Liquidity solutions: Reducing interest rates will help, but cannot bring cash where it is required. As doubts on the viability of companies take hold, what will be more critical for them is access to cash than the price. While monetary and fiscal policy authorities can help bring down systemic costs of funds, building the pipeline of liquidity will require the banking and financing system to step up. They, too, will be as concerned about the quality of credit and its sustainability: offering liquidity to troubled sectors will require specific forbearance dispensations from the authorities. Every sector may require its unique solutions ranging from offering holding capacity (agriculture), creating liquidity within the supply chain (auto), to financing end-buys (real estate).
If the social distancing were to last longer than a few weeks, the biggest challenge would be faced by the informal and unorganised workforce. Those with a variable economic activity could find themselves redundant. This will happen both at sectoral level where consumption is either denied or deferred and at individual level where small enterprises face the brunt. Income support will be crucial, especially in sectors that are front and centre (aviation, hospitality, retail). As people stay indoors, the informal segment dependent on serving others (taxi-drivers, small shops with perishables) will find that customers are nowhere to be found.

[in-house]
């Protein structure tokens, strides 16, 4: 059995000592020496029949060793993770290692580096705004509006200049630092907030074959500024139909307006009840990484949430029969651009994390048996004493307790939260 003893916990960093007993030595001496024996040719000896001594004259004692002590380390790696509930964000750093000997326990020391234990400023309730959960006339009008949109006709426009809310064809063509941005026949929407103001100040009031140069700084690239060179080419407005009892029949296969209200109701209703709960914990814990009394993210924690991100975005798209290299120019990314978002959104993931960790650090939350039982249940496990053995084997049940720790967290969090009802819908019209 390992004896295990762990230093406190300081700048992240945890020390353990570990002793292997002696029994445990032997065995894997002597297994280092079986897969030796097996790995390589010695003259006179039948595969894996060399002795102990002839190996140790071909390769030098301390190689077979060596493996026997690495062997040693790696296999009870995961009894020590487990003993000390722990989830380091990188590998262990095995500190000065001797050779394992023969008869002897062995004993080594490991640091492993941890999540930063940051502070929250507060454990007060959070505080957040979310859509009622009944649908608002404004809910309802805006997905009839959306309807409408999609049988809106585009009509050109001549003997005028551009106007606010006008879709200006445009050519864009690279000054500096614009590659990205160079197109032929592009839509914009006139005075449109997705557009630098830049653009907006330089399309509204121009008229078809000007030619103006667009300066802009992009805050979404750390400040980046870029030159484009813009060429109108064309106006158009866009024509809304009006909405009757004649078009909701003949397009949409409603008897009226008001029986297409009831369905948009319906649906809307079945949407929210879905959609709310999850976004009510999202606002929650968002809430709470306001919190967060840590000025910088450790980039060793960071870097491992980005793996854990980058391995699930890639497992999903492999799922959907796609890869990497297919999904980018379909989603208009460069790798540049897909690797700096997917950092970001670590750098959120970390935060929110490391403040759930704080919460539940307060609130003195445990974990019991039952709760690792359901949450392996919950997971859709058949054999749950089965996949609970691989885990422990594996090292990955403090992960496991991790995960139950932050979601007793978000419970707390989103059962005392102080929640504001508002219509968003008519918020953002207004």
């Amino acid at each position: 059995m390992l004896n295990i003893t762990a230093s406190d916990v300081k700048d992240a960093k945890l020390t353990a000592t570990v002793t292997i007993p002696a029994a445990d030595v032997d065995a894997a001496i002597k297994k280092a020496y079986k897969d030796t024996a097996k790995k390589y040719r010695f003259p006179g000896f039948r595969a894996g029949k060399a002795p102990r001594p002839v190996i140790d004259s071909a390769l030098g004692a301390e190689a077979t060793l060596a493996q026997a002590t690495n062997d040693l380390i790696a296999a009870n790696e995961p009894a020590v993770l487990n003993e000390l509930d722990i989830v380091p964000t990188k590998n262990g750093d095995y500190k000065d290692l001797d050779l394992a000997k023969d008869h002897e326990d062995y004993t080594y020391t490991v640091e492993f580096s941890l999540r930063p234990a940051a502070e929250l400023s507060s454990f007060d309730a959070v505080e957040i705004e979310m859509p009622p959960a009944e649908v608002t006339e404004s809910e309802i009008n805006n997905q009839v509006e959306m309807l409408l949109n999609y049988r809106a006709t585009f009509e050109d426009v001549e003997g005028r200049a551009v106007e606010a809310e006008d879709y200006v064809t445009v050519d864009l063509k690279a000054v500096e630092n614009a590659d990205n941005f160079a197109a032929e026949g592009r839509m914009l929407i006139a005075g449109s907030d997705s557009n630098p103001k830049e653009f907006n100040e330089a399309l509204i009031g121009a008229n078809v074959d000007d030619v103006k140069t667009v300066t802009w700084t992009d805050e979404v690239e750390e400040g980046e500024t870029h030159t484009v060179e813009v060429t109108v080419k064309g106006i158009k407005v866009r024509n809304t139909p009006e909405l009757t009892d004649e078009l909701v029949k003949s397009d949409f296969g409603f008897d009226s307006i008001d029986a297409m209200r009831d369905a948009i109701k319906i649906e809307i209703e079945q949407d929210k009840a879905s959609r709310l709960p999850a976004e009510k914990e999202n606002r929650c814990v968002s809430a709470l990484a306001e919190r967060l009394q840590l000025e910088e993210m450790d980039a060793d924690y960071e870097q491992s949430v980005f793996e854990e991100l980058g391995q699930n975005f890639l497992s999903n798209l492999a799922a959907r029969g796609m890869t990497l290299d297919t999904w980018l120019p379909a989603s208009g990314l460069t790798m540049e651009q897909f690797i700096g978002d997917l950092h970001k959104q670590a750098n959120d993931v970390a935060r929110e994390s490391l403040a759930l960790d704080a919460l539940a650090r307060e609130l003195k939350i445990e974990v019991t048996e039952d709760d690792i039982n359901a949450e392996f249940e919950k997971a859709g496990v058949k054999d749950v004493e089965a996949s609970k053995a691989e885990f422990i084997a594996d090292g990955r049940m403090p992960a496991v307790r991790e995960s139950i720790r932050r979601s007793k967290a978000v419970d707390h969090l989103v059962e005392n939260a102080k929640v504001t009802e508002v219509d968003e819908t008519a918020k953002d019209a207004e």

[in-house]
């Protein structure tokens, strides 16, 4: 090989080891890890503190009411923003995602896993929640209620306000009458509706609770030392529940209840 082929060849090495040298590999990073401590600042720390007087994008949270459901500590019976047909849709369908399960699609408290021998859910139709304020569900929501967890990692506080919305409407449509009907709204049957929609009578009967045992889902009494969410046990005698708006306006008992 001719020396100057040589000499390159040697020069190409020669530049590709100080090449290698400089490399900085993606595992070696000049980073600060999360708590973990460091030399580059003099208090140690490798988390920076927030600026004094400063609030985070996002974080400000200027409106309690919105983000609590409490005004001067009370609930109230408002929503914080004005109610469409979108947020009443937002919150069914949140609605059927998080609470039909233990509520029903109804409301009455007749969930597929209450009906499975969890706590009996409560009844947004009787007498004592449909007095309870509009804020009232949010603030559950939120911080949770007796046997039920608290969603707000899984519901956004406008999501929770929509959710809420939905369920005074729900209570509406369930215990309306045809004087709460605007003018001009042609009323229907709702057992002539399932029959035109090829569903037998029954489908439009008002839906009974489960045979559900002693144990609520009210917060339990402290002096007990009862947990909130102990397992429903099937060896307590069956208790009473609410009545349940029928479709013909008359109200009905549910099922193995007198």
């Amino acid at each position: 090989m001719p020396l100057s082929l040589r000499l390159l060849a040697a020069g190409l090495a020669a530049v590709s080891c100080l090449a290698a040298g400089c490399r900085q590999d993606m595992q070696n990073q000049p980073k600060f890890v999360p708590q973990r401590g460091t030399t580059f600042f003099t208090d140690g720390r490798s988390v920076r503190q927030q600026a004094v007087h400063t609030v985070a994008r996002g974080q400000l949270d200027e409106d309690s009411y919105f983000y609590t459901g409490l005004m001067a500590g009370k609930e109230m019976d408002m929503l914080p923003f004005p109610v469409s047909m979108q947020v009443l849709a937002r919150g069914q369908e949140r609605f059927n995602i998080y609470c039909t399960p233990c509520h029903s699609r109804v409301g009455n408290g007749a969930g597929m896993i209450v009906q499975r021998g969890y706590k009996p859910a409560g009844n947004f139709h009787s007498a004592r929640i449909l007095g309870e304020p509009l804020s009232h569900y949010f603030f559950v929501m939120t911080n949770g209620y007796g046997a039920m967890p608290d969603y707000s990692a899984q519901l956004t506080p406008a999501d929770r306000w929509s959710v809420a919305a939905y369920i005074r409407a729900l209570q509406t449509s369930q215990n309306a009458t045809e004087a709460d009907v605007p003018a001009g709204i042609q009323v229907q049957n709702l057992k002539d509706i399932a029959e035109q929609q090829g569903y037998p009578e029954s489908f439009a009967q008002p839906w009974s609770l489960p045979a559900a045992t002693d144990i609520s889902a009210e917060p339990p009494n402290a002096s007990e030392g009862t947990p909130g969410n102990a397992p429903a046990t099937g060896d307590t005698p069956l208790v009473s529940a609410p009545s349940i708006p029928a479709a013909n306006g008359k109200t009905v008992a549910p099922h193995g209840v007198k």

It is easier to give income support to formal sectors—via a tax cut or other forms (deferring taxes, relaxing timelines for payment). Companies could be incentivised, too, to advance salaries to employees or borrow against retirement benefits.
Reaching the informal segment, however, will be difficult. India will have to reimagine the DBT pipeline. It will be important to put in place a system where the Centre or states can reach out quickly for income support.
Asset and commodity prices have fallen. Central bankers in all large economies have reduced the price of money significantly by driving out-of-policy rate cuts or promised to do so. This puts savers and pensioners on a sticky wicket—at a time when asset prices are falling, they also see their regular incomes fall. India, which has seen monetary transmission being impacted by high rates of returns the government offers on its small savings schemes, will need to find a way to protect savers’ incomes. Again, targeted support may be required, especially for the elderly.
Once the social distancing phase is over, rebuilding confidence and restoring trust will be the key. Most of this will naturally start to happen. Still, some of it can be triggered by greasing the economic activity via large capital spends or social works programmes. In these times of tackling the challenge head-on, this may seem a distant requirement. But with luck and perseverance, we will have ‘flattened the curve’ in a few weeks. It is critical to survive this phase. (Concluded.)
(The author is the Head of Strategy & New Initiatives at Axis Bank. Views are personal)